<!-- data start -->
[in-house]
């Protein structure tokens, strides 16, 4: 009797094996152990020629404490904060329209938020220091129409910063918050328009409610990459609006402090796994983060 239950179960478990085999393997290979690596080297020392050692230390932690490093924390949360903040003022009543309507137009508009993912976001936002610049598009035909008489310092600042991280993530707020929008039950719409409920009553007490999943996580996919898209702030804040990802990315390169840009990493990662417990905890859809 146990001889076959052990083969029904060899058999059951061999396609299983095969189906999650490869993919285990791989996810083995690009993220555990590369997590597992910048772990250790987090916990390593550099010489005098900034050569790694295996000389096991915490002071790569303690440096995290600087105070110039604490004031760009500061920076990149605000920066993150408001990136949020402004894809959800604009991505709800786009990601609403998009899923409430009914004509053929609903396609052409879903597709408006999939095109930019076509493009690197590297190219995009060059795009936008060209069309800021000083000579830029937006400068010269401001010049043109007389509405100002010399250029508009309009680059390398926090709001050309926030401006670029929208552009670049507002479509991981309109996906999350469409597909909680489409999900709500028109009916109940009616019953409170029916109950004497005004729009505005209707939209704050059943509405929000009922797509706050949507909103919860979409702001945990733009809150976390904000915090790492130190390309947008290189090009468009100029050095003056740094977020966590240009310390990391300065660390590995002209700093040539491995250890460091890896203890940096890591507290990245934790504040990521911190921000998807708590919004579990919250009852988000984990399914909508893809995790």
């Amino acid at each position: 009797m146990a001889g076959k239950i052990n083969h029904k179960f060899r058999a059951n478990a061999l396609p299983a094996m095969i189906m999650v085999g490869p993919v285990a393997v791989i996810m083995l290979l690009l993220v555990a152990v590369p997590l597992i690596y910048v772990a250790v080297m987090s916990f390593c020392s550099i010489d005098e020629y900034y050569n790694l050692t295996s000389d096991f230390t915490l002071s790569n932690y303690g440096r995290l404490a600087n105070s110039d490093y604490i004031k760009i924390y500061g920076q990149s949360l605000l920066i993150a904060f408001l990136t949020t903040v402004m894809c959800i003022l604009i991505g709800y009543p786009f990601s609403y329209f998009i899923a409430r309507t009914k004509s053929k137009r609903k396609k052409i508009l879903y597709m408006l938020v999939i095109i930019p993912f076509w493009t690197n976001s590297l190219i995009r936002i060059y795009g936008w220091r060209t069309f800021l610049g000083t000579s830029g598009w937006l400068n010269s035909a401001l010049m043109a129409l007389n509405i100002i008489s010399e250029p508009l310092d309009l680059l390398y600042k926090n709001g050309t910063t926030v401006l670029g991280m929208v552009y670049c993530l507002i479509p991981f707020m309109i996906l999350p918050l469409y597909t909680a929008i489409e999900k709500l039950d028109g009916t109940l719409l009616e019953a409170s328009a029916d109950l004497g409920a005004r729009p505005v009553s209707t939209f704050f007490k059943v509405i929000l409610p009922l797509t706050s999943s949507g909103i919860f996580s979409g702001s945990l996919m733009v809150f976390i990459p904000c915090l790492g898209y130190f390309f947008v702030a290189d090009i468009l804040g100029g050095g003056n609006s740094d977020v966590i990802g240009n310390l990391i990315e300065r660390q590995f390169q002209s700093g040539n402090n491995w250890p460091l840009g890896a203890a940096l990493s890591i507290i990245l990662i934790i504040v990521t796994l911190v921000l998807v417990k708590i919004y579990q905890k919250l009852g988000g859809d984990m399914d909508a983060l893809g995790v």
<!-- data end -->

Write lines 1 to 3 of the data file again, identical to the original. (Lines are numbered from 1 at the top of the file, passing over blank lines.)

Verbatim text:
[in-house]
């Protein structure tokens, strides 16, 4: 009797094996152990020629404490904060329209938020220091129409910063918050328009409610990459609006402090796994983060 239950179960478990085999393997290979690596080297020392050692230390932690490093924390949360903040003022009543309507137009508009993912976001936002610049598009035909008489310092600042991280993530707020929008039950719409409920009553007490999943996580996919898209702030804040990802990315390169840009990493990662417990905890859809 146990001889076959052990083969029904060899058999059951061999396609299983095969189906999650490869993919285990791989996810083995690009993220555990590369997590597992910048772990250790987090916990390593550099010489005098900034050569790694295996000389096991915490002071790569303690440096995290600087105070110039604490004031760009500061920076990149605000920066993150408001990136949020402004894809959800604009991505709800786009990601609403998009899923409430009914004509053929609903396609052409879903597709408006999939095109930019076509493009690197590297190219995009060059795009936008060209069309800021000083000579830029937006400068010269401001010049043109007389509405100002010399250029508009309009680059390398926090709001050309926030401006670029929208552009670049507002479509991981309109996906999350469409597909909680489409999900709500028109009916109940009616019953409170029916109950004497005004729009505005209707939209704050059943509405929000009922797509706050949507909103919860979409702001945990733009809150976390904000915090790492130190390309947008290189090009468009100029050095003056740094977020966590240009310390990391300065660390590995002209700093040539491995250890460091890896203890940096890591507290990245934790504040990521911190921000998807708590919004579990919250009852988000984990399914909508893809995790």
């Amino acid at each position: 009797m146990a001889g076959k239950i052990n083969h029904k179960f060899r058999a059951n478990a061999l396609p299983a094996m095969i189906m999650v085999g490869p993919v285990a393997v791989i996810m083995l290979l690009l993220v555990a152990v590369p997590l597992i690596y910048v772990a250790v080297m987090s916990f390593c020392s550099i010489d005098e020629y900034y050569n790694l050692t295996s000389d096991f230390t915490l002071s790569n932690y303690g440096r995290l404490a600087n105070s110039d490093y604490i004031k760009i924390y500061g920076q990149s949360l605000l920066i993150a904060f408001l990136t949020t903040v402004m894809c959800i003022l604009i991505g709800y009543p786009f990601s609403y329209f998009i899923a409430r309507t009914k004509s053929k137009r609903k396609k052409i508009l879903y597709m408006l938020v999939i095109i930019p993912f076509w493009t690197n976001s590297l190219i995009r936002i060059y795009g936008w220091r060209t069309f800021l610049g000083t000579s830029g598009w937006l400068n010269s035909a401001l010049m043109a129409l007389n509405i100002i008489s010399e250029p508009l310092d309009l680059l390398y600042k926090n709001g050309t910063t926030v401006l670029g991280m929208v552009y670049c993530l507002i479509p991981f707020m309109i996906l999350p918050l469409y597909t909680a929008i489409e999900k709500l039950d028109g009916t109940l719409l009616e019953a409170s328009a029916d109950l004497g409920a005004r729009p505005v009553s209707t939209f704050f007490k059943v509405i929000l409610p009922l797509t706050s999943s949507g909103i919860f996580s979409g702001s945990l996919m733009v809150f976390i990459p904000c915090l790492g898209y130190f390309f947008v702030a290189d090009i468009l804040g100029g050095g003056n609006s740094d977020v966590i990802g240009n310390l990391i990315e300065r660390q590995f390169q002209s700093g040539n402090n491995w250890p460091l840009g890896a203890a940096l990493s890591i507290i990245l990662i934790i504040v990521t796994l911190v921000l998807v417990k708590i919004y579990q905890k919250l009852g988000g859809d984990m399914d909508a983060l893809g995790v």